Parrots in the wild
Parrots in the wild
by Jonathan Newman
Why is it so important to value parrots in the wild?
Simply because they are one of the most threatened groups of birds. By expressing an interest, you will show the local people that these birds are valued other than as rifle practice or pets. Jamaica is a heavily tourist-dependent nation, yet when I visited everyone was surprised that I was interested in seeing parrots.
People offered to shoot or catch me one, or to show me friends' captive birds but even the resort drivers had not been asked to drive to the roost sites before. If only a fraction of the UK visitors to the Caribbean took a day out from their all-inclusive hotels, this would be a powerful message. The tourists I spoke to did not even know there were parrots in Jamaica, nor did the driver I used.
For those interested, the internet is a great source of information on the best places to go to. So next time you're abroad, check out if there are wild parrots in the area you are visiting. Europe is, admittedly, very poorly served but most other areas of the world will have things to see. Even more importantly, if you do go ensure the people know how valued these incredible birds are. There have already been several examples of birds being saved by ecotourism and any interest is a positive thing.
There have already been several examples of birds being saved by ecotourism and any interest is a positive thing.
As a veterinary surgeon, I see many (mostly larger) parrots suffering from ignorant or uncaring owners as well as those kept by well-meaning people who are not equipped for a large parrot. If we saw a fraction as many dogs or cats with malnutrition there would be public horror, yet many large parrots are kept on inadequate diets with inadequate stimulation. The provision of a correct environment is not easy: that is why not all people are suited to parrot ownership.
I currently have a Meyer's Parrot and a delightful Yellow-crowned Amazon, but would seriously rethink getting another bird in the future.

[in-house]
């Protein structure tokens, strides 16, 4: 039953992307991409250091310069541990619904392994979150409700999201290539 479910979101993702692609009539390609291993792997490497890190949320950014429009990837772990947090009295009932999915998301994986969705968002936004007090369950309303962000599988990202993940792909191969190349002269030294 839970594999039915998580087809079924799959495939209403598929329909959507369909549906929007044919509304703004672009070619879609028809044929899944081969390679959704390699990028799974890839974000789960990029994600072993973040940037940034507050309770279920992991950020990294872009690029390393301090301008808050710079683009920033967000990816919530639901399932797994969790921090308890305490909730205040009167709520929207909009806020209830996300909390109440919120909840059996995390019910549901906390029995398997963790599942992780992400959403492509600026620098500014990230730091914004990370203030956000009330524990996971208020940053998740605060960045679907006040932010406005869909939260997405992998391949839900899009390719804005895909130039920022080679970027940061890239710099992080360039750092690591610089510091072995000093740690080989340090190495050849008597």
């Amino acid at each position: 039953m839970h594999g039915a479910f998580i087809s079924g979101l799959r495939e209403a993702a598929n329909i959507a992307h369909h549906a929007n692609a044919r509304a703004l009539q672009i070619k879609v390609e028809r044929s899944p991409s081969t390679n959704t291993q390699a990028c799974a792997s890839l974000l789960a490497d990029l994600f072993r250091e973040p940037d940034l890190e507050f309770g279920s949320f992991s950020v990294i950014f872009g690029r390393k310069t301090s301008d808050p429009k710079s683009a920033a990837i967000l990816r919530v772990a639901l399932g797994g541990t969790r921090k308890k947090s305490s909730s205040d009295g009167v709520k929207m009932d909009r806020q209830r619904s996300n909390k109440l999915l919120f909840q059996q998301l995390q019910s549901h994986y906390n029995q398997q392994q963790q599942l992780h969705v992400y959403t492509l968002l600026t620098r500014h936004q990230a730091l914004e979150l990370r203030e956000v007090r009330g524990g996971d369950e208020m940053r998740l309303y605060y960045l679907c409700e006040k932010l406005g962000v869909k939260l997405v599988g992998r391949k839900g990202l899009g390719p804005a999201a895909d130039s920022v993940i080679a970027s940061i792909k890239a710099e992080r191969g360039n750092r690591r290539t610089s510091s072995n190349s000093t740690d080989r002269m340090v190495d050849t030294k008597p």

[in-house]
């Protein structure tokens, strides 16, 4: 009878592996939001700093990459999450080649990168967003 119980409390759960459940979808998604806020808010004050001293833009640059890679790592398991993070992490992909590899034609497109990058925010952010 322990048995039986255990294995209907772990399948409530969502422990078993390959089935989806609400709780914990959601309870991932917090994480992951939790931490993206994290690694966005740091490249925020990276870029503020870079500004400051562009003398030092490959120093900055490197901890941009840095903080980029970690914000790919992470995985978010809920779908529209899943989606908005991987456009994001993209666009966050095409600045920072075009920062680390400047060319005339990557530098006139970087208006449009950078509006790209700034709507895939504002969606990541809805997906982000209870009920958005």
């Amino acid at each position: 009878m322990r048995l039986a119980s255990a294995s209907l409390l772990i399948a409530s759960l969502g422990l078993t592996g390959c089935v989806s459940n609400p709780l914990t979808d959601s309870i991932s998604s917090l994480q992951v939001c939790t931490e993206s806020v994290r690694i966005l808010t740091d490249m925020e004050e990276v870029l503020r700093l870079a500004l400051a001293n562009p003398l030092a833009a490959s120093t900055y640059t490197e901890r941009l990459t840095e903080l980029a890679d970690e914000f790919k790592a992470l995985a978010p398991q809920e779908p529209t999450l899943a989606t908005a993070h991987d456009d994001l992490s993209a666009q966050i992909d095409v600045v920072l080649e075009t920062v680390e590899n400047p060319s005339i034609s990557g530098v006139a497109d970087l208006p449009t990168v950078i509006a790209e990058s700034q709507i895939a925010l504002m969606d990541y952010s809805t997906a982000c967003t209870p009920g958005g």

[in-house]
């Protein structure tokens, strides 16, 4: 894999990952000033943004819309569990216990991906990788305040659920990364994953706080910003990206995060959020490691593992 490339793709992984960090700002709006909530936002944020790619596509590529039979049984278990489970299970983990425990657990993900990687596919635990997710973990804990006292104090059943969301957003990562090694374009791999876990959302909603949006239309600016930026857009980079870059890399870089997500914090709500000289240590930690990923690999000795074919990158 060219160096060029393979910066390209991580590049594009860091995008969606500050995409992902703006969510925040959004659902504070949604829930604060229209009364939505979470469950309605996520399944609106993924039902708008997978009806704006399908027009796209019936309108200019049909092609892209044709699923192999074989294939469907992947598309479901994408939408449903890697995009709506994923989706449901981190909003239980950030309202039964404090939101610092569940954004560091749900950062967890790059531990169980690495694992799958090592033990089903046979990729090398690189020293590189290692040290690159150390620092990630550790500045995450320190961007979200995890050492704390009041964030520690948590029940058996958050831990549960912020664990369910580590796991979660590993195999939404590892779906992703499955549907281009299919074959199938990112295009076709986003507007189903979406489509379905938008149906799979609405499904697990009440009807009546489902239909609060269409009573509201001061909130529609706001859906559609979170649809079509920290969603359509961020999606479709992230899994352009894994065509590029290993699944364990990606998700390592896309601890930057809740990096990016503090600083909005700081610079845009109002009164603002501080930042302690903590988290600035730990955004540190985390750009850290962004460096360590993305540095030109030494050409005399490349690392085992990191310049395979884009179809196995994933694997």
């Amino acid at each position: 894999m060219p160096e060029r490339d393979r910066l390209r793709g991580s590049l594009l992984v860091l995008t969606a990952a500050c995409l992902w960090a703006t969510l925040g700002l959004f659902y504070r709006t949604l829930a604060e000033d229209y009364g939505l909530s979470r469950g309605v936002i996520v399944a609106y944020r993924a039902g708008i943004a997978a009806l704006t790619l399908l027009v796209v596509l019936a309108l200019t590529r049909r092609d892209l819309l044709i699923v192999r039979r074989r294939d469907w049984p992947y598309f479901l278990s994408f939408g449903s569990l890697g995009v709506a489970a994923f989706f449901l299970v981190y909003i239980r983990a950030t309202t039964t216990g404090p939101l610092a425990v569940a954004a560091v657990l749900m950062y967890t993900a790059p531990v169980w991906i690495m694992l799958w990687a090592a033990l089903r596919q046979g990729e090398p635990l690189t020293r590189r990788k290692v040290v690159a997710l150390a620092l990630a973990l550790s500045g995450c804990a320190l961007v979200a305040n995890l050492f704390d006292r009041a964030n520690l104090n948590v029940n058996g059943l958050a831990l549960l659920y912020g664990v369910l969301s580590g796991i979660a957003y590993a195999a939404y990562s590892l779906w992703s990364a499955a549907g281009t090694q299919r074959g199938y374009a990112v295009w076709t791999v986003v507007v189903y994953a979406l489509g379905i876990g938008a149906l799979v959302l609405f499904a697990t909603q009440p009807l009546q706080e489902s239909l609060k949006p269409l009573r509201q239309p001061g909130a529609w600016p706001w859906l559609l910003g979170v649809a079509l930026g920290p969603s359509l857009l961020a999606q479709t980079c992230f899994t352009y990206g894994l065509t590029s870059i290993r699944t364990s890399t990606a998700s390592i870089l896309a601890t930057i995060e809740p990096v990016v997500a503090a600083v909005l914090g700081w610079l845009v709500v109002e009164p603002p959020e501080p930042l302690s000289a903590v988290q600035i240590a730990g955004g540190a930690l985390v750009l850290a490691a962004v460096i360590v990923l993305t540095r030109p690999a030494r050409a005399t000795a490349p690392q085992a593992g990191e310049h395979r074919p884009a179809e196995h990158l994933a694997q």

It is early morning in the rainforest of extreme eastern Amazonian Colombia. I am climbing a steep-sided ridge with three botanists from the university of Bogota and our local guide. The climb is tiring, with loose rock and plenty of thorny plants. After several hours we reach the 1100m summit, wreathed in mist and giving fleeting views across to Venezuela and Brazil. The forest stretches to the horizon in all directions below us. We rest on the tiny steep-sided summit to rehydrate and check our scratches. The mist lowers again all around us so we can hardly see each other. Suddenly, I hear a macaw above us. It sounds close, so our guide imitates the call.
The mist lifts slightly but visibility is still poor. The guide calls again. Magically, 13 Scarlet Macaws come scything through the cloud, so close I feel I can touch them.
They encircle us, keeping tight formation. Even in such a tight flock, you can clearly pick out the paired birds which fly almost touching wingtips. They circle us three times, the sun flashing off their glaring yellow wing bars, before veering off into the cloud. We hear them for several minutes after, fading away across the valley below.
Dawn again, this time in the mountains of western Jamaica. I'm standing on one of the few 'roads' that run through these limestone mountains. The rising sun warms the ground and starts the dawn chorus. I wait. And wait. Two hours later, I hear a parrot and then others. Still no sign. Another hour and suddenly a flock of Yellow-billed Amazons come over the mountain opposite. They fly directly overhead, calling excitedly. Even at this distance, the pale bill and white forehead gleam in the low sun. Closer birds show the pink throat, expanded while they call. Another flock appears, then another. In total, the next few hours produce 100-150 birds, in steady groups of up to 20 birds. One flock also contains a Black-billed Amazon, very drab in the guide but gleaming dark emerald in real life. Jamaican Conures are also flying over, presumably to raid the same fruiting trees as the Amazons.